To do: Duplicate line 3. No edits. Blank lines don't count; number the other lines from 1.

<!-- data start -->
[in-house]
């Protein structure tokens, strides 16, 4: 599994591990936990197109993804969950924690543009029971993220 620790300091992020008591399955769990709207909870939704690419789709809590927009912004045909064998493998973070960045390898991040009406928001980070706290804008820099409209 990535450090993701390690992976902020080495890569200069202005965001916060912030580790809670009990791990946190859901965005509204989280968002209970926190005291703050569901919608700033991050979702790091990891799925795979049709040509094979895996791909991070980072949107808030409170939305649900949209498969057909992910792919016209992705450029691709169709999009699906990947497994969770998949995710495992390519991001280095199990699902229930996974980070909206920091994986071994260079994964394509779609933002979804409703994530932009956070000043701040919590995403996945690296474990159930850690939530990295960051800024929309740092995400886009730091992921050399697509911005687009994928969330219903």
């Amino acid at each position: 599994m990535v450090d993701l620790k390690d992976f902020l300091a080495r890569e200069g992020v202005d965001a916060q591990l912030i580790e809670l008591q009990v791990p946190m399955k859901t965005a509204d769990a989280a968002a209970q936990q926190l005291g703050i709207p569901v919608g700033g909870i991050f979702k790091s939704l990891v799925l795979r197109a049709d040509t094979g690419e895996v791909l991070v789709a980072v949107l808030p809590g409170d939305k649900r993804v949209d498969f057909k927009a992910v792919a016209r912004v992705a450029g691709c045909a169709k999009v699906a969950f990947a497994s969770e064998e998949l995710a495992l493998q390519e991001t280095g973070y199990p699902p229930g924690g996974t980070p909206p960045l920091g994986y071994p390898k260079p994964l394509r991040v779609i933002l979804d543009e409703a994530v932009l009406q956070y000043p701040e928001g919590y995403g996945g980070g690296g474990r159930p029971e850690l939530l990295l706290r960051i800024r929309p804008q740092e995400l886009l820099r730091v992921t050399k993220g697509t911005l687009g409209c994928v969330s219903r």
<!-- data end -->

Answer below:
């Amino acid at each position: 599994m990535v450090d993701l620790k390690d992976f902020l300091a080495r890569e200069g992020v202005d965001a916060q591990l912030i580790e809670l008591q009990v791990p946190m399955k859901t965005a509204d769990a989280a968002a209970q936990q926190l005291g703050i709207p569901v919608g700033g909870i991050f979702k790091s939704l990891v799925l795979r197109a049709d040509t094979g690419e895996v791909l991070v789709a980072v949107l808030p809590g409170d939305k649900r993804v949209d498969f057909k927009a992910v792919a016209r912004v992705a450029g691709c045909a169709k999009v699906a969950f990947a497994s969770e064998e998949l995710a495992l493998q390519e991001t280095g973070y199990p699902p229930g924690g996974t980070p909206p960045l920091g994986y071994p390898k260079p994964l394509r991040v779609i933002l979804d543009e409703a994530v932009l009406q956070y000043p701040e928001g919590y995403g996945g980070g690296g474990r159930p029971e850690l939530l990295l706290r960051i800024r929309p804008q740092e995400l886009l820099r730091v992921t050399k993220g697509t911005l687009g409209c994928v969330s219903r």